Previously, we developed a preprocessing method that systematically removes extreme outlier values from cytokine data in order to improve the Gaussianity of their distributions (9). To do this, the outliers were defined as the data that exceeded the confidence area estimated from a locally weighted regression model. We removed these outliers from the data set. The total rate of the data points eliminated by this procedure was <0.1% for all three different assays under the three experimental conditions. Next, the data were log transformed after adding a value of 1 to each numerical value to improve the normality of the data. No evidence was found for either a temporal pattern for the outliers in any of the data sets or the number of outliers and patterns between healthy control subjects and patients with CFS.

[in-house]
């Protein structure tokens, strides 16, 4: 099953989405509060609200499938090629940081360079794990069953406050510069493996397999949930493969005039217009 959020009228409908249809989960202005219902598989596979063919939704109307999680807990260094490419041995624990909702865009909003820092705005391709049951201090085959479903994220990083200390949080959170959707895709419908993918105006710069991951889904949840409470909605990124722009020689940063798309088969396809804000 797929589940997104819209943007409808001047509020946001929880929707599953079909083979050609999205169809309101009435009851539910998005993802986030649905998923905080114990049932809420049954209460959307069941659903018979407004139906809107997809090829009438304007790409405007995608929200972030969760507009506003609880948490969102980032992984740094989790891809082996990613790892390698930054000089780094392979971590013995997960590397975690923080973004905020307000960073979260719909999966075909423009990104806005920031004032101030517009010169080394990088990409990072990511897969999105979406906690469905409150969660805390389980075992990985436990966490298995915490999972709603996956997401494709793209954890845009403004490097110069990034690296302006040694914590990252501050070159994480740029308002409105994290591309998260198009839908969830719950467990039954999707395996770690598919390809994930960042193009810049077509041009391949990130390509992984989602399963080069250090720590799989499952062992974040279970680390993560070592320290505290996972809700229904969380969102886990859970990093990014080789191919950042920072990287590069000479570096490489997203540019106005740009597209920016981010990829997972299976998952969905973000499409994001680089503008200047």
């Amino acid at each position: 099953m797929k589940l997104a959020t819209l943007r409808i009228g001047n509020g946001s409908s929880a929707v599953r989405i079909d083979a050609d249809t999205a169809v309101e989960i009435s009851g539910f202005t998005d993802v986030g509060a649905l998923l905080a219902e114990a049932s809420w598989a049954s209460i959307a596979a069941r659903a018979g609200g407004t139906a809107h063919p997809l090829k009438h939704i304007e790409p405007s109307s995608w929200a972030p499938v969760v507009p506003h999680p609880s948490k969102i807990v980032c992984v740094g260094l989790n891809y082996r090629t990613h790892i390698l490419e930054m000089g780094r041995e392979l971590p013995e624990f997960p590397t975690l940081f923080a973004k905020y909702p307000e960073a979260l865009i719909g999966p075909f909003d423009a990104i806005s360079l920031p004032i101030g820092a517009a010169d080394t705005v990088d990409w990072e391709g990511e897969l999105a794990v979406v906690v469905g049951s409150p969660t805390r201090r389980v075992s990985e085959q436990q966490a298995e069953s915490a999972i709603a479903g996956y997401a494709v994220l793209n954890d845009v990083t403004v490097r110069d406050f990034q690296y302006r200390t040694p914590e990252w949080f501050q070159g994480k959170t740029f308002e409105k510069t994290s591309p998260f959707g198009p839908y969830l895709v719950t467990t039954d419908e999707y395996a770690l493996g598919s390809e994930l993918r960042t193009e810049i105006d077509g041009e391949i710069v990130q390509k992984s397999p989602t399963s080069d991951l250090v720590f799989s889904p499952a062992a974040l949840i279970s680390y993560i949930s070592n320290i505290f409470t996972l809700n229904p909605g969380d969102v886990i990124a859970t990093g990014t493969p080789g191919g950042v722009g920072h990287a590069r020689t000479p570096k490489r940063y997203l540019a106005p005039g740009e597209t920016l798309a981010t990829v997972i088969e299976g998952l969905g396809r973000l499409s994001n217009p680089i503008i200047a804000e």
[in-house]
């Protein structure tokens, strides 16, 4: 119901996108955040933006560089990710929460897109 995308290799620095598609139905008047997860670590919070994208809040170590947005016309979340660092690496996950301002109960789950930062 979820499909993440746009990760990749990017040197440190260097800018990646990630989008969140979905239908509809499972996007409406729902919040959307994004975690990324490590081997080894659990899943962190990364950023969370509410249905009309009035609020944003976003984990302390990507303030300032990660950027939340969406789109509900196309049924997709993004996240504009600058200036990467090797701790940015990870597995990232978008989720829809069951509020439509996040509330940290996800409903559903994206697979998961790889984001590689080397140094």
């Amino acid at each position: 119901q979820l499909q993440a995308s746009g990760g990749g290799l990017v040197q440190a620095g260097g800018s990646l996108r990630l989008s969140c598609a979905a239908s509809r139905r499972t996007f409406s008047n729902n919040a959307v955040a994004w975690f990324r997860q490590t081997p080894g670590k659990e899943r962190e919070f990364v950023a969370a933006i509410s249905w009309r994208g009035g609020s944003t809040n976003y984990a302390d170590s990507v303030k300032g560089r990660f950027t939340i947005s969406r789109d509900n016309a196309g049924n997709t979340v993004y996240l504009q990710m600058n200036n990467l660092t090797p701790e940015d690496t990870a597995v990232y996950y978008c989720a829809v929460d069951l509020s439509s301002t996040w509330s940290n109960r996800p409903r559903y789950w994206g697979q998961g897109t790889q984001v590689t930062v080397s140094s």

We analyzed data from the three experimental conditions in this study: the normal night, the night following exercise, and the night of sleep deprivation. Having data from the baseline (normal) sleep conditions allowed us to determine if exercise or sleep deprivation changed any cytokines from that baseline sleep state. Not every subject volunteered to participate in all three experiments. For comparisons of the effects of these conditions on cytokine levels, we therefore selected only pairwise samples from those subjects providing data for all three conditions to allow for testing statistical differences between the conditions. Thus, the number of subjects whose samples were analyzed is not the same as the number of subjects who entered the study (see Fig. 1).